Near-Earth asteroid 2020 UA extremely close encounter: a memorable event- 20/21 Oct. 2020

Earlier today, the near-Earth asteroid 2020 UA had a extremely close, but safe, close encounter with our planet, reaching a minimum distance from the Earth of about 46000 km, 12% the average distance of the Moon. We shared it live with our public and captured some amazing images and movies at the fly-by time.

Near-Earth asteroid 2020 UA at its closest to Earth. 21 Oct. 2020.

Near-Earth asteroid 2020 UA at its closest to Earth. 21 Oct. 2020.

The image above comes from a single, 60-seconds exposure, remotely taken with the “Elena” (PlaneWave 17″+Paramount ME+SBIG STL-6303E) robotic unit available at Virtual Telescope. At the time of the image above, 2020 UA was at its minimum distance from us (46000 km) and the telescope tracked its extremely fast (2300″/minute) apparent motion, this is why stars show as very long trails, while the asteroid looks like a bright and sharp dot of light in the center of the image, marked by an arrow. This image is a superb demonstration of the performances of our robotic system.

The Earth-2020 UA distance, in scale with the Earth-Moon one.

The Earth-2020 UA distance, in scale with the Earth-Moon one.

We shared live views of this asteroid live with the international audience, capturing some unique imagery. The animation below puts together 78 frames taken back to back, with the telescope still tracking 2020 UA: it shows the asteroid moving 79X faster than in reality. Looking at the time-lapse, it is evident how the object quickly varies in brightness, as it is spinning fast and it has a irregular shape.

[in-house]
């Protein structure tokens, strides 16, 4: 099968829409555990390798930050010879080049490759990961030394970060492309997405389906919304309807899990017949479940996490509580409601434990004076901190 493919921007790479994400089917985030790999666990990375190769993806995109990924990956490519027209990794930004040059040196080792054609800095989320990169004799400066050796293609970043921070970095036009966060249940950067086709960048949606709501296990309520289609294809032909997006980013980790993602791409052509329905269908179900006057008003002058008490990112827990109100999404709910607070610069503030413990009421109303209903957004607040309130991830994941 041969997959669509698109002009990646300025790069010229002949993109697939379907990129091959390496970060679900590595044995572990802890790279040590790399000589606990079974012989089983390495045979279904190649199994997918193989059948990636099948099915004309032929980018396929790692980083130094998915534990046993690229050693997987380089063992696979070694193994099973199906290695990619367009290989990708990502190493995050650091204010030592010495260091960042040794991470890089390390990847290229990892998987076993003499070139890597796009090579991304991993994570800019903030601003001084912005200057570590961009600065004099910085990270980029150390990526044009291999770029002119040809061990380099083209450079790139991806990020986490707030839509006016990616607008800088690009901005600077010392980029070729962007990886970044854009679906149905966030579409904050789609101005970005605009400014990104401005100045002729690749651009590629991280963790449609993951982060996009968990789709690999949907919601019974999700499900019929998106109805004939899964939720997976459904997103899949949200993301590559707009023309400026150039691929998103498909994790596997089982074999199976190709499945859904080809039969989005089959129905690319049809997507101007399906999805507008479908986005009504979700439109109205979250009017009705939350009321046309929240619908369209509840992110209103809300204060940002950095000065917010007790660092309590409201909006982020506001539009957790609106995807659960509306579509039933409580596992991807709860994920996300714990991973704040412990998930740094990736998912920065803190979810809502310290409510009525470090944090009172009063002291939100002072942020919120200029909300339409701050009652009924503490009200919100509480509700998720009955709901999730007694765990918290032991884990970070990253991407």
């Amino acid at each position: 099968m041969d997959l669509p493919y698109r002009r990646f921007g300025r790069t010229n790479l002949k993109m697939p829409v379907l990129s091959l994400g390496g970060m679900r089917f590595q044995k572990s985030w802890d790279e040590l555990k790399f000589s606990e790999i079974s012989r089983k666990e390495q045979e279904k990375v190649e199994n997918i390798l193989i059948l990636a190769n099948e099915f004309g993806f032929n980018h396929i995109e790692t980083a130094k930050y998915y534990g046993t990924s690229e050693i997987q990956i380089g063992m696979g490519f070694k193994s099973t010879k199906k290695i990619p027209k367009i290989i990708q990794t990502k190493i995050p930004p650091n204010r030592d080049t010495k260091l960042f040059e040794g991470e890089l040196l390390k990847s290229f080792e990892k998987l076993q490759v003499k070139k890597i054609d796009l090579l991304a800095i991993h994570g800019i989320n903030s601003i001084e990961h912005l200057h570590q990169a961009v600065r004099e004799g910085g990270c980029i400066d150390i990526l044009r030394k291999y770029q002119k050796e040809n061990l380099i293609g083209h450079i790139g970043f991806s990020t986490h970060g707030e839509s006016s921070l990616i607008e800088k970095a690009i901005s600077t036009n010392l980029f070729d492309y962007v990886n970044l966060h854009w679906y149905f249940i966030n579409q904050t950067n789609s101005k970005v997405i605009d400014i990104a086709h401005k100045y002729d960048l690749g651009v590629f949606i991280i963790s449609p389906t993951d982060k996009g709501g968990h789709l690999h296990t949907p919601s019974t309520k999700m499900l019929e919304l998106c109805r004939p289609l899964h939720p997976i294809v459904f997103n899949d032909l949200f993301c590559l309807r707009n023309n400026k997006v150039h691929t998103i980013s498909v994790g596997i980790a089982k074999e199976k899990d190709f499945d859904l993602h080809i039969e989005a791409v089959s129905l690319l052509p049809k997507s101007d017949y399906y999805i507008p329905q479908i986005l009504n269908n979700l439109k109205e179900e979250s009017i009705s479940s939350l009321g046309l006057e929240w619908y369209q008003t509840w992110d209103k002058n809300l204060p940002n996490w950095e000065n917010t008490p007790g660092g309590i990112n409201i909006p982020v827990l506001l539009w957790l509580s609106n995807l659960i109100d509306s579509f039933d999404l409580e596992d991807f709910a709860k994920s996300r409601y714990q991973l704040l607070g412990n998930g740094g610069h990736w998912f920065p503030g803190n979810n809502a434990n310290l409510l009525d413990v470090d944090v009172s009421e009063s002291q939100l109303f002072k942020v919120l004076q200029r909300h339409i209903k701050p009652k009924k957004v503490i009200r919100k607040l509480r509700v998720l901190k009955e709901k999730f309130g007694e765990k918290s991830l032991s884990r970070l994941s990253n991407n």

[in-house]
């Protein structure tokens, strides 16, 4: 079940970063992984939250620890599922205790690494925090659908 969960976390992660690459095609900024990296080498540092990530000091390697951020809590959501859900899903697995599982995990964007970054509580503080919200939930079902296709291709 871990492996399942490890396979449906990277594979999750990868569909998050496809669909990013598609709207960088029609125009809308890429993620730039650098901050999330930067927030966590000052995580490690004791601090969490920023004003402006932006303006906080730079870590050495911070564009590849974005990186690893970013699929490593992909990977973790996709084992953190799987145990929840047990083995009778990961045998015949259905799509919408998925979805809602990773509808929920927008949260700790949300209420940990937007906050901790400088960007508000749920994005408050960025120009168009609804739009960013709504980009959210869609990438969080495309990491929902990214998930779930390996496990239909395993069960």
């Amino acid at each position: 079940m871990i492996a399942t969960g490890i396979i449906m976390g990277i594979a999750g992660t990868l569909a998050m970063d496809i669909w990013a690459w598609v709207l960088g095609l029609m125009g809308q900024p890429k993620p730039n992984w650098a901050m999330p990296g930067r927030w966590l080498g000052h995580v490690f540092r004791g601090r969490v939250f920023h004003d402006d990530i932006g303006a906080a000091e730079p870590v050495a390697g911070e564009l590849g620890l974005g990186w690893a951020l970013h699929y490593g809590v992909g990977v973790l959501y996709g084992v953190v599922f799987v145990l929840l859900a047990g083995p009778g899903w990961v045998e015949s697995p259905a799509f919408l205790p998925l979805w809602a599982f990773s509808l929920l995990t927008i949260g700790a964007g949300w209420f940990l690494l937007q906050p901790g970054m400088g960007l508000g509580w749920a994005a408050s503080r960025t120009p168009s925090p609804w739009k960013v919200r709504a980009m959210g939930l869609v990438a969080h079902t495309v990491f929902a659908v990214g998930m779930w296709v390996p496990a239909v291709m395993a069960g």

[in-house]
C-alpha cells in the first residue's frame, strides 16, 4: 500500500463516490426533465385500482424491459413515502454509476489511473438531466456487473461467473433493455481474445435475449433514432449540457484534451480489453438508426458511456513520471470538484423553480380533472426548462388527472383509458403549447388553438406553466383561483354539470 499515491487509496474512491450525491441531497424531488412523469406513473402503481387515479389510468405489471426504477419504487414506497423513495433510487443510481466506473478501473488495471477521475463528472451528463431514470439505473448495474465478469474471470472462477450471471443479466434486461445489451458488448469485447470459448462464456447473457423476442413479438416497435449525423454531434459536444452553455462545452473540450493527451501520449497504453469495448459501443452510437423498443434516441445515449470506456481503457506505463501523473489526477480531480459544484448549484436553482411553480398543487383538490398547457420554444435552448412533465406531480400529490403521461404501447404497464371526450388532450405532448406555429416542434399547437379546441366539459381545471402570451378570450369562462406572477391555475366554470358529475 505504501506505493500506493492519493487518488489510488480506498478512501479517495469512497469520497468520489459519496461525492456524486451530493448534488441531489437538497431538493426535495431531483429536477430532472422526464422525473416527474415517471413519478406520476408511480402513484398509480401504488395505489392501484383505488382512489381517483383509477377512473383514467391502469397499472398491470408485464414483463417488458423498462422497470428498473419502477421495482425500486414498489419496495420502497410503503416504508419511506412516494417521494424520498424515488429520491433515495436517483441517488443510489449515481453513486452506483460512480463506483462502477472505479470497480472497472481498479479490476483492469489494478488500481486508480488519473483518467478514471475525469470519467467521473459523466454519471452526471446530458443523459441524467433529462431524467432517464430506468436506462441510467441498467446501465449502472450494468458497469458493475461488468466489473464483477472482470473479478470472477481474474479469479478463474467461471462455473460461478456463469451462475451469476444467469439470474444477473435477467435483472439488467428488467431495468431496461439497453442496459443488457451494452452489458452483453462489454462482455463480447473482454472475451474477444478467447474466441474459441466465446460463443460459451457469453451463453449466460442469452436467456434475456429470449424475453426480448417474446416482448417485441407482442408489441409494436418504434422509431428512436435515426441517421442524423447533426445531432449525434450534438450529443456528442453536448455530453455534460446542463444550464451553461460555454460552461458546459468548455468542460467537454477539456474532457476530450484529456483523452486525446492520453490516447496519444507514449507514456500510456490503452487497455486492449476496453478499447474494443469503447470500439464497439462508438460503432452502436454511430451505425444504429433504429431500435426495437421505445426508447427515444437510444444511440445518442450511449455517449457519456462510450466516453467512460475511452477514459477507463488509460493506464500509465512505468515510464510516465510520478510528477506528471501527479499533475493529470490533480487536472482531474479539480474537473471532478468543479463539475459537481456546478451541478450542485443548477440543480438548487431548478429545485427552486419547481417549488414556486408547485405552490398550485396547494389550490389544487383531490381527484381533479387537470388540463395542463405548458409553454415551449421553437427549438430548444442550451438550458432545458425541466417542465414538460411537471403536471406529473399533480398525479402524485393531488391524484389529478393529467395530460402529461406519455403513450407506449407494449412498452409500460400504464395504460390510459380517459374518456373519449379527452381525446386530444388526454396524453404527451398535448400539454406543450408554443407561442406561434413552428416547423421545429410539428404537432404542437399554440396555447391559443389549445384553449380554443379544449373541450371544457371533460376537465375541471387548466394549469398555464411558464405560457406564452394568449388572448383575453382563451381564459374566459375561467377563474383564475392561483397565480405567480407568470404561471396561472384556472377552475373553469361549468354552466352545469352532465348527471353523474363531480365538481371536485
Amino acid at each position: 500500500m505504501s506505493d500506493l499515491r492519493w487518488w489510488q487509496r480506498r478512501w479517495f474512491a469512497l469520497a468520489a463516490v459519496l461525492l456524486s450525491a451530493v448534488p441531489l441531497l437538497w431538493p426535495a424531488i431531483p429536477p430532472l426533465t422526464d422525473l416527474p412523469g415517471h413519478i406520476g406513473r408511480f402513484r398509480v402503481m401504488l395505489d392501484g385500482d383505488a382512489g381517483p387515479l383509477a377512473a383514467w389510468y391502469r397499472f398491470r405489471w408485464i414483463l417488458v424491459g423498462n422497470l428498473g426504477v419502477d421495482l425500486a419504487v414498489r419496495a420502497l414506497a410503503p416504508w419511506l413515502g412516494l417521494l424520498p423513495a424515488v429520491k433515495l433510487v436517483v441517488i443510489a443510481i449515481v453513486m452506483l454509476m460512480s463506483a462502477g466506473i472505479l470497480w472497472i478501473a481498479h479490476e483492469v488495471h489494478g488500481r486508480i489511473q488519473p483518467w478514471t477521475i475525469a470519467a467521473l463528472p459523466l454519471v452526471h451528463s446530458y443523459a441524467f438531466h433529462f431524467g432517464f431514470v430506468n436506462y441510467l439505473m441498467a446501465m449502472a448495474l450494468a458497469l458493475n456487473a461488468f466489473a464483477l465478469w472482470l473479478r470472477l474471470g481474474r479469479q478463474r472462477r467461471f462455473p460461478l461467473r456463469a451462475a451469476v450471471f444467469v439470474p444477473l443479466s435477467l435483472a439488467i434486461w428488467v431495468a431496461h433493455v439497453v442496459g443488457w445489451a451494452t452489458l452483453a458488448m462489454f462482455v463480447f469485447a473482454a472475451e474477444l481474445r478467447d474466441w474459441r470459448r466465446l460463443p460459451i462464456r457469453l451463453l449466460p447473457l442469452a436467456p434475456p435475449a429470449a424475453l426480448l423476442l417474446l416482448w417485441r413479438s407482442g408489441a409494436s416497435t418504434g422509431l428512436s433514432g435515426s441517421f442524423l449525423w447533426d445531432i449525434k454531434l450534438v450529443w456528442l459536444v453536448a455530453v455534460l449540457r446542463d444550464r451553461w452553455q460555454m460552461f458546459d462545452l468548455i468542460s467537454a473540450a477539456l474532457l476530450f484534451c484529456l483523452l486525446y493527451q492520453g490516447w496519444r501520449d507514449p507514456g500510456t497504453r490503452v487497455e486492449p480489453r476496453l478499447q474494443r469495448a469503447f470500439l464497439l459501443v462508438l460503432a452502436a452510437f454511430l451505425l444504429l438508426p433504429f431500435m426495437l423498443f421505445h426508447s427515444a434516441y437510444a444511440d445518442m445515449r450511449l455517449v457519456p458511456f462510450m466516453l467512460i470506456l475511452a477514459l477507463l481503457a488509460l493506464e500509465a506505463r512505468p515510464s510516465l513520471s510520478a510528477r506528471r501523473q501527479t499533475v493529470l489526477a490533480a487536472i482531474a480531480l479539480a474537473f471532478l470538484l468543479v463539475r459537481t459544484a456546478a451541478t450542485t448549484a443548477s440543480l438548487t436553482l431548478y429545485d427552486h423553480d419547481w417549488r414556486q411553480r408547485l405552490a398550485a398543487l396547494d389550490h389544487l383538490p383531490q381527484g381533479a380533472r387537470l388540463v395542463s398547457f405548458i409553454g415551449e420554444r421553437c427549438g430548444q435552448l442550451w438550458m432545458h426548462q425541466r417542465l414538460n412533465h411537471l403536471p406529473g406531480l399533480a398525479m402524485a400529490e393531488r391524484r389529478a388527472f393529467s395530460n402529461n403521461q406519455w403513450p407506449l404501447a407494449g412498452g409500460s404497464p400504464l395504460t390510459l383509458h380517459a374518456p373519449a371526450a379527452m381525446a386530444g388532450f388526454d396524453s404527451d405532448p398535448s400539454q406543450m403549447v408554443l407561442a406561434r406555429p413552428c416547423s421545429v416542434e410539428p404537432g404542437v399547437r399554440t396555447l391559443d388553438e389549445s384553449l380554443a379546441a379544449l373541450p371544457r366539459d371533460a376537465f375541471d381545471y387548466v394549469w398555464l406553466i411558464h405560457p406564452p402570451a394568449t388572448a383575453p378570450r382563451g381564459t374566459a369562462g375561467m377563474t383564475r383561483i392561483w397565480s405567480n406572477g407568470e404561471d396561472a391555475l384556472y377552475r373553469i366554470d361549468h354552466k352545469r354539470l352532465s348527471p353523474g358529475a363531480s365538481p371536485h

Near-Earth asteroid 2020 UA: a time lapse. 20 Oct. 2020.

Near-Earth asteroid 2020 UA: a time lapse. 20 Oct. 2020.

We also changed our point of view, asking the telescope to simply track the stars (that is, compensating for the ordinary, rotational motion of the Earth), leaving the asteroid free to travel. We captured six images, with 20 seconds of exposure each: as you see, the resulting trails have a varying brightness, again because the asteroid is quickly rotating.

Near-Earth asteroid 2020 UA: another time lapse. 20 Oct. 2020.

Near-Earth asteroid 2020 UA: another time lapse. 20 Oct. 2020.

Here you can find the podcast from our live feed

This 5.9 – 13 meters large asteroid was discovered by the Mt. Lemmon survey on 16 Oct. 2020 and reached its minimum distance (about 46000 km) from us on 21 Oct. 2020, at 02:04 UTC (source: Nasa/JPL). Of course, there were no risks at all for our planet.

Back to “Solar System” page

Support The Virtual Telescope Project!

If everyone reading this right now would donate something, our fundraiser would be done in a few days. Please, donate and receive unique, LIMITED EDITION set of images of stunning Potentially Hazardous Asteroid 1998 OR2, images of the International Space Station above Rome and more, specifically made for supporters like you!

donate now (you can adjust the amount later)

You may also like...

Leave a Reply

Your email address will not be published.